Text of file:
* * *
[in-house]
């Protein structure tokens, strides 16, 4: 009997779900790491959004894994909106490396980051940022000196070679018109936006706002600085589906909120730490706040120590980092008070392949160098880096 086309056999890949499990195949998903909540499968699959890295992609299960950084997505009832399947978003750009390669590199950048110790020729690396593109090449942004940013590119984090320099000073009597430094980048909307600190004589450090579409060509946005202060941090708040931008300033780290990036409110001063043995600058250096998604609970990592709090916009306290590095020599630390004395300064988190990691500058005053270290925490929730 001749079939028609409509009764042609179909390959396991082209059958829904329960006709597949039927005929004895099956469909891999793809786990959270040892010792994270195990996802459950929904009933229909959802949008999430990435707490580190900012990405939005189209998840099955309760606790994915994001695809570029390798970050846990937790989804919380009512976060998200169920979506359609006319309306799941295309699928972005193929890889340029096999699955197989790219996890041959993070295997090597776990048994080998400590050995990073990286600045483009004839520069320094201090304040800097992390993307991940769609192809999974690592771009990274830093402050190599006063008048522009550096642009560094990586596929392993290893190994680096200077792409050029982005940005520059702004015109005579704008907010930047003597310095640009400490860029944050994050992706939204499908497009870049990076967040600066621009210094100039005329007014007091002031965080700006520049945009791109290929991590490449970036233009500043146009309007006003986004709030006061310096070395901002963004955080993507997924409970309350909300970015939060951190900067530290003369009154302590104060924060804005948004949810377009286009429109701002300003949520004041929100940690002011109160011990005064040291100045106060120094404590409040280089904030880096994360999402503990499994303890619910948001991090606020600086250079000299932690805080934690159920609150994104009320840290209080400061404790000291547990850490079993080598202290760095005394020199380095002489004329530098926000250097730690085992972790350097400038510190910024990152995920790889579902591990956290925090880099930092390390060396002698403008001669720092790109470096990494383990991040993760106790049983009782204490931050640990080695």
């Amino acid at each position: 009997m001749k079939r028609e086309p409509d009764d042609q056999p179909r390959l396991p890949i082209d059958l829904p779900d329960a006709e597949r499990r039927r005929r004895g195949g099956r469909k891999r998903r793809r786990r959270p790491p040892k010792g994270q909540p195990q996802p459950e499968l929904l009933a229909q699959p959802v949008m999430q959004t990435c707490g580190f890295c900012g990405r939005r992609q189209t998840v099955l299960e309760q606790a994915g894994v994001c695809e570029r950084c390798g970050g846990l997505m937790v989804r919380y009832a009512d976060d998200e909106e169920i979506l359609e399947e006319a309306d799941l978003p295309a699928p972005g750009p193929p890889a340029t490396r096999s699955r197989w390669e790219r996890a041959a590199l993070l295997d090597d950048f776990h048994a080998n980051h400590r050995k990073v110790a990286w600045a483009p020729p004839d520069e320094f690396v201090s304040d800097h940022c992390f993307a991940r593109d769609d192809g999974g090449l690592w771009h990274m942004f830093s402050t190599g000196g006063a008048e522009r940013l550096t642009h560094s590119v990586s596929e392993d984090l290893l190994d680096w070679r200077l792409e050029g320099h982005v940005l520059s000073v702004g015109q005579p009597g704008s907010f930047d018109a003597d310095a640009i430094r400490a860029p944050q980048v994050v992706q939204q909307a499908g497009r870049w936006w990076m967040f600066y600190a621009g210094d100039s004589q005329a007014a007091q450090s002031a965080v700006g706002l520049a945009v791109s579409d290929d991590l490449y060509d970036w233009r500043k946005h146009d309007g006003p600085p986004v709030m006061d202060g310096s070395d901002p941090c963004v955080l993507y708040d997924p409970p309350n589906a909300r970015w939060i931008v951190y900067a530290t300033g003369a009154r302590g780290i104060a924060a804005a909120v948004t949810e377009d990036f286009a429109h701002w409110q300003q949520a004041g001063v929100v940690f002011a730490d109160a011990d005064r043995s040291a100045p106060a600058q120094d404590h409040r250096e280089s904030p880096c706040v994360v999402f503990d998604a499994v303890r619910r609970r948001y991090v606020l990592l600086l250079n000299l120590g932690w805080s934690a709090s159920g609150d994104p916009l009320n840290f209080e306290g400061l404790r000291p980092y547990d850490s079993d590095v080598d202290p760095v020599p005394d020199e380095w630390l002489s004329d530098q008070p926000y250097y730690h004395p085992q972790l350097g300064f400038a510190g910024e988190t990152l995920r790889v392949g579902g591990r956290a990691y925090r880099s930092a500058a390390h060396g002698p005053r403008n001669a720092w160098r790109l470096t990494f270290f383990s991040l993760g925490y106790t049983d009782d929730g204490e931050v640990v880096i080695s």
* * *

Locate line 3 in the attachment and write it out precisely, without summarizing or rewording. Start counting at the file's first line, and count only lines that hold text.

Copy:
């Amino acid at each position: 009997m001749k079939r028609e086309p409509d009764d042609q056999p179909r390959l396991p890949i082209d059958l829904p779900d329960a006709e597949r499990r039927r005929r004895g195949g099956r469909k891999r998903r793809r786990r959270p790491p040892k010792g994270q909540p195990q996802p459950e499968l929904l009933a229909q699959p959802v949008m999430q959004t990435c707490g580190f890295c900012g990405r939005r992609q189209t998840v099955l299960e309760q606790a994915g894994v994001c695809e570029r950084c390798g970050g846990l997505m937790v989804r919380y009832a009512d976060d998200e909106e169920i979506l359609e399947e006319a309306d799941l978003p295309a699928p972005g750009p193929p890889a340029t490396r096999s699955r197989w390669e790219r996890a041959a590199l993070l295997d090597d950048f776990h048994a080998n980051h400590r050995k990073v110790a990286w600045a483009p020729p004839d520069e320094f690396v201090s304040d800097h940022c992390f993307a991940r593109d769609d192809g999974g090449l690592w771009h990274m942004f830093s402050t190599g000196g006063a008048e522009r940013l550096t642009h560094s590119v990586s596929e392993d984090l290893l190994d680096w070679r200077l792409e050029g320099h982005v940005l520059s000073v702004g015109q005579p009597g704008s907010f930047d018109a003597d310095a640009i430094r400490a860029p944050q980048v994050v992706q939204q909307a499908g497009r870049w936006w990076m967040f600066y600190a621009g210094d100039s004589q005329a007014a007091q450090s002031a965080v700006g706002l520049a945009v791109s579409d290929d991590l490449y060509d970036w233009r500043k946005h146009d309007g006003p600085p986004v709030m006061d202060g310096s070395d901002p941090c963004v955080l993507y708040d997924p409970p309350n589906a909300r970015w939060i931008v951190y900067a530290t300033g003369a009154r302590g780290i104060a924060a804005a909120v948004t949810e377009d990036f286009a429109h701002w409110q300003q949520a004041g001063v929100v940690f002011a730490d109160a011990d005064r043995s040291a100045p106060a600058q120094d404590h409040r250096e280089s904030p880096c706040v994360v999402f503990d998604a499994v303890r619910r609970r948001y991090v606020l990592l600086l250079n000299l120590g932690w805080s934690a709090s159920g609150d994104p916009l009320n840290f209080e306290g400061l404790r000291p980092y547990d850490s079993d590095v080598d202290p760095v020599p005394d020199e380095w630390l002489s004329d530098q008070p926000y250097y730690h004395p085992q972790l350097g300064f400038a510190g910024e988190t990152l995920r790889v392949g579902g591990r956290a990691y925090r880099s930092a500058a390390h060396g002698p005053r403008n001669a720092w160098r790109l470096t990494f270290f383990s991040l993760g925490y106790t049983d009782d929730g204490e931050v640990v880096i080695s």